The synergies between DCIM software and CMDBs make integrating these two systems an effective way to address the issues that arise from disparate data center management databases. 

What Are Some Key Challenges of Separate DCIM Software and CMDB Systems?

Maintaining separate data center management systems creates several challenges. These include:

  • Disparate data sources for analytics – To be able to make data-driven decisions, data center managers need to be able to easily and accurately analyze and derive insights from all data available to them. When data is stored across separate DCIM and CMDB systems, that data may be entered and updated by different people or in ways specific to the system. For example, an “asset ID” in one system might be referred to as an “asset tag” in another. Alternatively, fields that are the same in both systems may have different data entered in each of them. As a result, it can be difficult to ensure data accuracy and cleanliness, leading to incorrect or misguided analysis.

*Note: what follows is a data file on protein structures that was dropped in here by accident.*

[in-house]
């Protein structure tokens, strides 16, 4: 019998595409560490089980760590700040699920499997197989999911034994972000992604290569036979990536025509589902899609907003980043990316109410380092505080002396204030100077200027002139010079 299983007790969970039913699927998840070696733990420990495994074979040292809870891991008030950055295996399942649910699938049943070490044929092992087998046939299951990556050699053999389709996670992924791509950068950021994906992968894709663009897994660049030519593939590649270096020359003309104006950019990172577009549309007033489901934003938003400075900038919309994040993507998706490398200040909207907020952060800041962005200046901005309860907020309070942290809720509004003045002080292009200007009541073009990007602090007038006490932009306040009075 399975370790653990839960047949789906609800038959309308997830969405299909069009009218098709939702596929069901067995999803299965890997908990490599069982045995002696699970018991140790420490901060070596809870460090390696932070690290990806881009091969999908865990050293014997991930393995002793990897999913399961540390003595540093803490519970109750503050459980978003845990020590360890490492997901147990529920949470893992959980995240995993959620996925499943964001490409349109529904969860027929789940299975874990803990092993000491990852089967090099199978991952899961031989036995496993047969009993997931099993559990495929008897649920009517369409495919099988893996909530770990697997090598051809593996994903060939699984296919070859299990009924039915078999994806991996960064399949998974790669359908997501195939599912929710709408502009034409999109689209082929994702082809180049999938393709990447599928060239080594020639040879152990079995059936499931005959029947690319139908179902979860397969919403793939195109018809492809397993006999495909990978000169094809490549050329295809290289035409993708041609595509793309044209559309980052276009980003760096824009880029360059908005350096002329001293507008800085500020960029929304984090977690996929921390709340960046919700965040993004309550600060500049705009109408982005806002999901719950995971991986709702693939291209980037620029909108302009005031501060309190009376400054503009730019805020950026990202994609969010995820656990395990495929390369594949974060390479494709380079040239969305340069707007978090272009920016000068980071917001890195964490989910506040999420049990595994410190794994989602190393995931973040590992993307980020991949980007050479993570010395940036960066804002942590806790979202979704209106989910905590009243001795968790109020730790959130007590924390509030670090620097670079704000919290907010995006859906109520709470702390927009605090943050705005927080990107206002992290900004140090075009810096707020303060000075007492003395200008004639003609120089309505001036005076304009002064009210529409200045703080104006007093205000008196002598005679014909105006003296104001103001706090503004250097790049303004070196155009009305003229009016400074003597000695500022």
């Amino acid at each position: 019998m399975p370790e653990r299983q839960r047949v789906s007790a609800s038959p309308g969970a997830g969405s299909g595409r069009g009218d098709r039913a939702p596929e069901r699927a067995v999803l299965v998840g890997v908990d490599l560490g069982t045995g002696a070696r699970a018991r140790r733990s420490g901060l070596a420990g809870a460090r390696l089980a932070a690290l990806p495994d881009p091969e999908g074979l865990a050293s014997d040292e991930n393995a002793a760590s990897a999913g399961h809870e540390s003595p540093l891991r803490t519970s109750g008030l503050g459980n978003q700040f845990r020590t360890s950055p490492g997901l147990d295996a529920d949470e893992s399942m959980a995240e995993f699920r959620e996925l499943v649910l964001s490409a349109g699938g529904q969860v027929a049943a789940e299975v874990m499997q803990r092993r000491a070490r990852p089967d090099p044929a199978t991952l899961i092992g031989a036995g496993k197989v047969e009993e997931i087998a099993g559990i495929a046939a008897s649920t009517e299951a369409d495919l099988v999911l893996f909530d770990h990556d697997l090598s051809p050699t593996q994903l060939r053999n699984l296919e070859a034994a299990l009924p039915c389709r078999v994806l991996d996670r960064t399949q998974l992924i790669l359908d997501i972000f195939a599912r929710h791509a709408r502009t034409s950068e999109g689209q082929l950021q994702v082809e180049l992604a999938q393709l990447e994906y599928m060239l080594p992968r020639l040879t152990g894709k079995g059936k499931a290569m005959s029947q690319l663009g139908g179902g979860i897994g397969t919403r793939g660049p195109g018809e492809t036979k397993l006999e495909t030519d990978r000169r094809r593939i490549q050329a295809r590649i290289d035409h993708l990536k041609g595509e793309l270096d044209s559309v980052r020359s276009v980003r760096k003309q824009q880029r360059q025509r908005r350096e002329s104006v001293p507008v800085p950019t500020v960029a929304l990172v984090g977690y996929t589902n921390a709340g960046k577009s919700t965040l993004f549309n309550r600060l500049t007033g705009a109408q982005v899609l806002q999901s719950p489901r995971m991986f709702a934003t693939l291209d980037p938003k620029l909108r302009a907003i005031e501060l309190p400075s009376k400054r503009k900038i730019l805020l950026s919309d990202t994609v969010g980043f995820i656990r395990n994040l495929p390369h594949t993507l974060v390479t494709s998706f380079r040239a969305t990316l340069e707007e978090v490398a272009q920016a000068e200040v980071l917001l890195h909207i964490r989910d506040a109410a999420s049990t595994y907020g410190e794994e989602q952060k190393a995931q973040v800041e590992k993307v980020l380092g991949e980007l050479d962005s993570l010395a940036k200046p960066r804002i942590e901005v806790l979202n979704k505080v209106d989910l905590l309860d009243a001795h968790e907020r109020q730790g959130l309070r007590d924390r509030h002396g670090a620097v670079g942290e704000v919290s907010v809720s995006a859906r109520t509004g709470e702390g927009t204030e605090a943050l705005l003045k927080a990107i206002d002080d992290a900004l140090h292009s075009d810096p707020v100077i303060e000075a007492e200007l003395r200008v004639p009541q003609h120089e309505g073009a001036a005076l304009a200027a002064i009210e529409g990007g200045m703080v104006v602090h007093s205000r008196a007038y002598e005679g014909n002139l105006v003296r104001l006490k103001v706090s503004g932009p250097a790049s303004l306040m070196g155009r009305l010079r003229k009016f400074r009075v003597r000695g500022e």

• Information silos – Different data center teams may only have access to their specific systems or they may intentionally keep data private or on a “need-to-know” basis. Unfortunately, functional blockages can lead to data silos that can keep members of other data center teams from making informed decisions.
  • Security and compliance issues – Having multiple DCIM and CMDB systems means that user permissions and other data center security management problems need to be managed separately for each database. This can lead to problems with users having incorrect privileges and increases the chance of security breaches. It can also add complexity to ensuring compliance with company guidelines and industry regulations.

Integrating DCIM software with CMDBs doesn’t just help you avoid these issues; it also can bring to light several improvements that benefit all teams across the organization.

What Are the Benefits of Integrating DCIM Software with CMDB?

Some of the benefits of integrating DCIM software with a CMDB system include: